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In its first year, TIME’s photography blog, LightBox, has published well over 500 posts—an average of ten a week. We hope that the strength of LightBox has not only been evident in the quality of the work but also in the variety of photography showcased.

The site’s intent was established from the first post, a multimedia piece about Eugene Richards’ eloquent and moving War is Personal. Original essays by TIME’s contract photographers, most notably James Nachtwey in Japan and Yuri Kozyrev in Libya, set the bar for LightBox in its first weeks—and for photojournalism in general—in an unprecedented year of extraordinary consequence.

Alongside the work of art world luminaries including Rineke Dijkstra and Cindy Sherman was an essay on poverty by Joakim Eskildsen, which continued the tradition of publishing original work, commissioned for TIME, on the site. The eclectic mix of photography published on LightBox has ranged from rediscovered buried treasures (like the work of Joseph Szabo and Stephane Sednaoui) to stories supporting the work of young photographers, through pieces on the Magnum Foundation Emergency Fund and profiles of photographers like Justin Maxon and Krisanne Johnson, as well the Next Generation photo contest. Alongside the work of professionals both young and old, there was work by amateur practitioners—an astronaut photographer, an accountant photographer of the homeless and the wonderful photographic memories of 1960s pre-Gaddafi Libya by Jehad Nga’s father. There have been the crowd-pleasing, unpublished photos of Johnny Cash and creative galleries edited from the wires, including Two Takes and Surprising Photos. And, of course, there was the daunting undertaking of 365: A Year in Photographs.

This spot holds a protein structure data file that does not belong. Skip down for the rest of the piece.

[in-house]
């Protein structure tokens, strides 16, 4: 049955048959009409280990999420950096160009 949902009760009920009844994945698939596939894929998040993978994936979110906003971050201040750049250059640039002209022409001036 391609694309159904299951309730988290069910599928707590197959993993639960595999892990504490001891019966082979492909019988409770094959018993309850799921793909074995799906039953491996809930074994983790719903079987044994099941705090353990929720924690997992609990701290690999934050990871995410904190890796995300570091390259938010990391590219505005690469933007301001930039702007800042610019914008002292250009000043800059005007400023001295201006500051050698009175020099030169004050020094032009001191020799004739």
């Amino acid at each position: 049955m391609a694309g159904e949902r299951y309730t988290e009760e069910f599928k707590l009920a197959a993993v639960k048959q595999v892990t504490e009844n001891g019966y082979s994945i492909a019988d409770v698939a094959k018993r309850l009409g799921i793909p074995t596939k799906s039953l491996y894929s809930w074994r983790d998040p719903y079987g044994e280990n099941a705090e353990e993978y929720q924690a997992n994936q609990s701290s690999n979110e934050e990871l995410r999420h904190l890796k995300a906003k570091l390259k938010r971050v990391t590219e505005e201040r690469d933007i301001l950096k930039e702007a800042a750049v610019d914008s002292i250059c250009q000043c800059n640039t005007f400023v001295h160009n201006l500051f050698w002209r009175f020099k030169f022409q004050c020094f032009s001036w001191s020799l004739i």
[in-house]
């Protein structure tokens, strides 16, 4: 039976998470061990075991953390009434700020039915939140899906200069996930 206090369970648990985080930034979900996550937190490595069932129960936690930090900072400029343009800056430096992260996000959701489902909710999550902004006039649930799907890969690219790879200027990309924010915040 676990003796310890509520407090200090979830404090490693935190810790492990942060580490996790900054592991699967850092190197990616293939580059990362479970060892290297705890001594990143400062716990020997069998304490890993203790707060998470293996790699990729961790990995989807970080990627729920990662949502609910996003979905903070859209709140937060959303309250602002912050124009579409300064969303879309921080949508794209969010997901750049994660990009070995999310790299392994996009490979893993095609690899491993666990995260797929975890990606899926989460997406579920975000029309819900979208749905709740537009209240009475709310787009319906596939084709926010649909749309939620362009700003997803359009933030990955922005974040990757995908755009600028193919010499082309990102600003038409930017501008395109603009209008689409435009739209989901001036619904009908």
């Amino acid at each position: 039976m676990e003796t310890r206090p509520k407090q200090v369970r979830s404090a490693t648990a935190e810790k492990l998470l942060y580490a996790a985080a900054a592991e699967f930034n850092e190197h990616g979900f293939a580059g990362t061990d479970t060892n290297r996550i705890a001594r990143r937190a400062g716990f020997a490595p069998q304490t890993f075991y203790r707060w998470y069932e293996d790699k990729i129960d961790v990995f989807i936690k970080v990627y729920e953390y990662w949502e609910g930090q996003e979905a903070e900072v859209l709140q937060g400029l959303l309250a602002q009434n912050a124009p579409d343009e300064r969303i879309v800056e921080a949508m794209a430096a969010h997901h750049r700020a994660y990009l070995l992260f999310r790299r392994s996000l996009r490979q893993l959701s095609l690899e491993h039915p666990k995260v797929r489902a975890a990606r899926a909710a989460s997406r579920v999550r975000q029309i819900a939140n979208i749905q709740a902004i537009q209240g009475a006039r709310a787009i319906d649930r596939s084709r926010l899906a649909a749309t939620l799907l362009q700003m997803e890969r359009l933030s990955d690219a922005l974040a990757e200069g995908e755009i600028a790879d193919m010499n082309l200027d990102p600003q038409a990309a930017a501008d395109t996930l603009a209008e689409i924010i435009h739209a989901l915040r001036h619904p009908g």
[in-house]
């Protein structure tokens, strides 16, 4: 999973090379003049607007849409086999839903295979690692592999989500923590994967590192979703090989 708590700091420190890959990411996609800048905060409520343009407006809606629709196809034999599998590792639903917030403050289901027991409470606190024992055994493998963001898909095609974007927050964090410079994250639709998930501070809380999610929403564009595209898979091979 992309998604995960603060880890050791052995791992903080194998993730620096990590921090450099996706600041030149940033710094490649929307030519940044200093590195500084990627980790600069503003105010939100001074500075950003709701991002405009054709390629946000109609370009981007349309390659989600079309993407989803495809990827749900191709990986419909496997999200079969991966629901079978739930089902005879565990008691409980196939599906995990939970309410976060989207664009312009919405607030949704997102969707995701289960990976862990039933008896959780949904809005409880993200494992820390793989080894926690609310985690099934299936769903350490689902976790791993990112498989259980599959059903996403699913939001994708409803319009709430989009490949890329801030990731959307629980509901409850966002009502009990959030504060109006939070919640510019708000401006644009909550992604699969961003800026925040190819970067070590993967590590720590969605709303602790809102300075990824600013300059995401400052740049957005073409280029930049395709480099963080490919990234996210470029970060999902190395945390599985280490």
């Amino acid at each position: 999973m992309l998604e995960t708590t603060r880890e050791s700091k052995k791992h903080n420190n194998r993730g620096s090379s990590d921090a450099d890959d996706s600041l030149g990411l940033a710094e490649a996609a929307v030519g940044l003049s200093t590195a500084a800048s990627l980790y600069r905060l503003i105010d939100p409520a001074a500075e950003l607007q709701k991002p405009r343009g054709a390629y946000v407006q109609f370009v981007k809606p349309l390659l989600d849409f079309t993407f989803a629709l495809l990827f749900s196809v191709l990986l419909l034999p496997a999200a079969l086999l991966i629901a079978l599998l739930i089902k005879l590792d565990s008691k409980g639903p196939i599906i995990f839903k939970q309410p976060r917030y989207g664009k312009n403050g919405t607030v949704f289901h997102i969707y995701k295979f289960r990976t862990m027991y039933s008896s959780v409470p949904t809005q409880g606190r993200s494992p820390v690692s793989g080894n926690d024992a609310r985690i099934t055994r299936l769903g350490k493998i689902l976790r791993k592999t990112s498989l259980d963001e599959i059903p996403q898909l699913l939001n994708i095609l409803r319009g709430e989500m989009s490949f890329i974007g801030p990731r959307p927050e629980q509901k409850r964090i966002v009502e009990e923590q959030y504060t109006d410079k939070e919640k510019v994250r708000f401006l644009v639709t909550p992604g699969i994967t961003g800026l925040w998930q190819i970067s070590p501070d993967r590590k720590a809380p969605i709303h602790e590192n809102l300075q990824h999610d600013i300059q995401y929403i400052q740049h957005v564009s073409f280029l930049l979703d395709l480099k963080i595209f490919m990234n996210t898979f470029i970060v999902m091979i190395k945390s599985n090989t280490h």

In the gallery above, some of TIME’s photo editors reflect on a year of tremendous images and recommend posts that are worth a second look. We’ll also be highlighting selections from more of the staff behind LightBox throughout the day on our Tumblr blog. We welcome suggestions from our readers as well, either in the comments below or on Twitter.

From all of us at LightBox, thanks for being a part of our beginning—and here’s to another year of great photography!

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Amazon recommendation network

Whenever you look at an item on Amazon, the site recommends related items that you might be interested in. So in a way, these items are connected by how people buy. Artist and designer Christopher Warnow uses the metaphor to create a network of Amazon products, where each node represents an item, and connections, or edges, represent common bonds of recommendations. Simply enter an Amazon link, and Warnow's software generates a network.

For example, the image above is the network for Edward Tufte's Visual Display of Quantitative Information, although Stephen Few's Information Dashboard Design seems to have more connections for some reason. My quick guess is that book's that are less niche have more connections, because when I entered Visualize This, the network was pretty small. Although I would've thought that Tufte's book would have a larger network than Few's.

In any case, the application and Processing code is free to play with. Warnow uses Gephi for network connections and grouping. Or if you don't feel like downloading a 60mb file, you can just watch it in action in the video below.

You might also be interested in Yasiv. It's a web app with a similar idea, but not quite as slick of an implementation.

[Christopher Warnow via Datavisualization]

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